the terms she had previously agreed with Henry II in 1186/7. The more
reliable evidence of the English Exchequer records indicates that the
honour of Richmond was in the king's hands in 1189±90, perhaps as a
consequence of the dispute described by Le Baud, and that even before
the end of September 1189 Richard had taken Constance's daughter,
Eleanor, into his custody.42 Richard's custody of Eleanor may have
been the price of Constance continuing to rule Brittany, and in any
event it is evidence for Richard asserting sovereignty more actively than
Henry II had in recent years. Constance was present at Richard's court
at Tours in late June 1190.43
As long as Richard acknowledged Arthur as his heir, or at least held
out the possibility that he might, it was in Constance's interests to
maintain royal favour. The evidence for Richard's policy on the
succession is ambiguous. The only documentary evidence in favour of
Arthur is the agreement for the marriage of Arthur to the daughter of
There is one instance of both making separate charters regarding the same matter, at around the
41

same time, which implies some degree of co-ordination, although this may have come from the

bene®ciary, the canons of Saint-Pierre de Rille (Charters, nos. C25, R6).
Le Baud, Histoire de Bretagne, p. 200; Pipe Rolls, 35 Henry II±1 Richard I, p. 197 and 2 Richard
42

I, pp. 2, 5, 73, 90, 116, 137.
Charters, no. C23. The bishops of Rennes and Nantes also attended Richard's court soon after
43

his coronation, (L. Landon (ed.), Itinerary of Richard I, Pipe Roll Society, London, 1935, pp. 24,
30±1).

158
The end of Angevin Brittany, 1186±1203
Tancred, king of Sicily, made by Richard at Messina in October 1190,
in which Richard acknowledged Arthur as his heir in default of any
legitimate issue of his own. Around the same time as negotiating the
marriage agreement, Richard also took steps to secure the support of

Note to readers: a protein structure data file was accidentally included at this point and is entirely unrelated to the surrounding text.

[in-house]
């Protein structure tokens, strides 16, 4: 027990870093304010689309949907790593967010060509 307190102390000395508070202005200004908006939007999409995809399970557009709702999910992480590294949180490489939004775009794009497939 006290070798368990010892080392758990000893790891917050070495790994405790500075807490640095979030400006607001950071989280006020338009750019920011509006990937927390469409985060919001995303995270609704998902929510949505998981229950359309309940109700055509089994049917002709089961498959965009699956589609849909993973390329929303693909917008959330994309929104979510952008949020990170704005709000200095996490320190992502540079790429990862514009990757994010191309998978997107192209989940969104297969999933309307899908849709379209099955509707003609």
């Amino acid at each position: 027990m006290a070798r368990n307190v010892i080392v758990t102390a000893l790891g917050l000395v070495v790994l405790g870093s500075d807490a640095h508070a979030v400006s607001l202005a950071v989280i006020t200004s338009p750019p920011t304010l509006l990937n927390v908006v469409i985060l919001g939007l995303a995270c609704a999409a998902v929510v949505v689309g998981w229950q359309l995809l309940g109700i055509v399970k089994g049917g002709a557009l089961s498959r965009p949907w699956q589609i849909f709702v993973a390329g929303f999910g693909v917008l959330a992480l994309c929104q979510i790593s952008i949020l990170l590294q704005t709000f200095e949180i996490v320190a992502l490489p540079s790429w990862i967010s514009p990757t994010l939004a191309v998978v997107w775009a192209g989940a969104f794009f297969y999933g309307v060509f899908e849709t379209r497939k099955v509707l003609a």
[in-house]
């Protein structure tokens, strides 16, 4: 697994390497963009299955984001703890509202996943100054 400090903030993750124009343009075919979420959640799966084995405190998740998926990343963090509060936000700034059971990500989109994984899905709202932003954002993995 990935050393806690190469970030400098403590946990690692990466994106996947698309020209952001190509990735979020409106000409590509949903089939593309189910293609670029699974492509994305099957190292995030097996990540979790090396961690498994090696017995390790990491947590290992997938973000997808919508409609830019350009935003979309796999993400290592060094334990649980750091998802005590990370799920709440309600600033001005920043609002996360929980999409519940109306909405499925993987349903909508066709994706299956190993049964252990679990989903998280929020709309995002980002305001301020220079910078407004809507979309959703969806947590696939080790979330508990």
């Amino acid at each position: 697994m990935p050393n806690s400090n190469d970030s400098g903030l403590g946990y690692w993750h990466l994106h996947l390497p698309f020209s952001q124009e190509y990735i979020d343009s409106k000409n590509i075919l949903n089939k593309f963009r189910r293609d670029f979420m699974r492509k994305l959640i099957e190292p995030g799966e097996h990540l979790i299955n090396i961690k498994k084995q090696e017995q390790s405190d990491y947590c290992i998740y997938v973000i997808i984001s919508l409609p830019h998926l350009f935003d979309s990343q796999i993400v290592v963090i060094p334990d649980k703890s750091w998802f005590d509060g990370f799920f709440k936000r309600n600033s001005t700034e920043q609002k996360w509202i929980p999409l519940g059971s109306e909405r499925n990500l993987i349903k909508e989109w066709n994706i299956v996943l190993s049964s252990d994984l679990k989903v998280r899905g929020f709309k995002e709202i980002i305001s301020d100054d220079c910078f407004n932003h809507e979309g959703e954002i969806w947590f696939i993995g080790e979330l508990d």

William, king of Scotland, for Arthur, his great-nephew.44 It remains
possible, though, that the acknowledgement of Arthur as heir in the
marriage agreement was intended for Tancred's bene®t, and that
Richard preferred to keep the rival claimants to the succession in a state
of uncertainty.
Richard's absence on Crusade left Constance with a free hand to
govern Brittany from 1190 to 1194, but in 1195 Richard turned his
attention to Brittany and the succession. According to William of
Newburgh, Richard wished to take Arthur into his own custody in
1196, when Arthur was nearing nine years of age,45 but the king ®rst
took action regarding Brittany sometime earlier, in March 1195.
Constance was at Angers on 15 March, while Richard travelled from
Chinon to Saint-James de Beuvron between the 17th and 23th of the
month, and was actually in Brittany, at Fougeres, on 24 March.46 It is
Á
easy to imagine that a meeting took place between the duchess and the
king at Angers, or on the journey north, with Richard proceeding to
meet Ranulf at Saint-James de Beuvron, then entering Brittany from
Á
the north-east. Ranulf 's letter on behalf of the canons of Fougeres may
have been made at this time, as the place-date is Martilli, possibly
‚‚
Marcille (dep. Ille-et-Vilaine) and the act must pre-date the death of the
addressee, Richard, bishop of London (1189±98).47
According to Le Baud, Richard's policy in 1195 was to reconcile
Constance and Ranulf and to enforce Ranulf 's exercise of ducal
authority. To this end, Richard came to Brittany and was honourably
received by Constance and Arthur at Rennes. During this visit, the
king persuaded Constance, by entreaties and by threats, to marry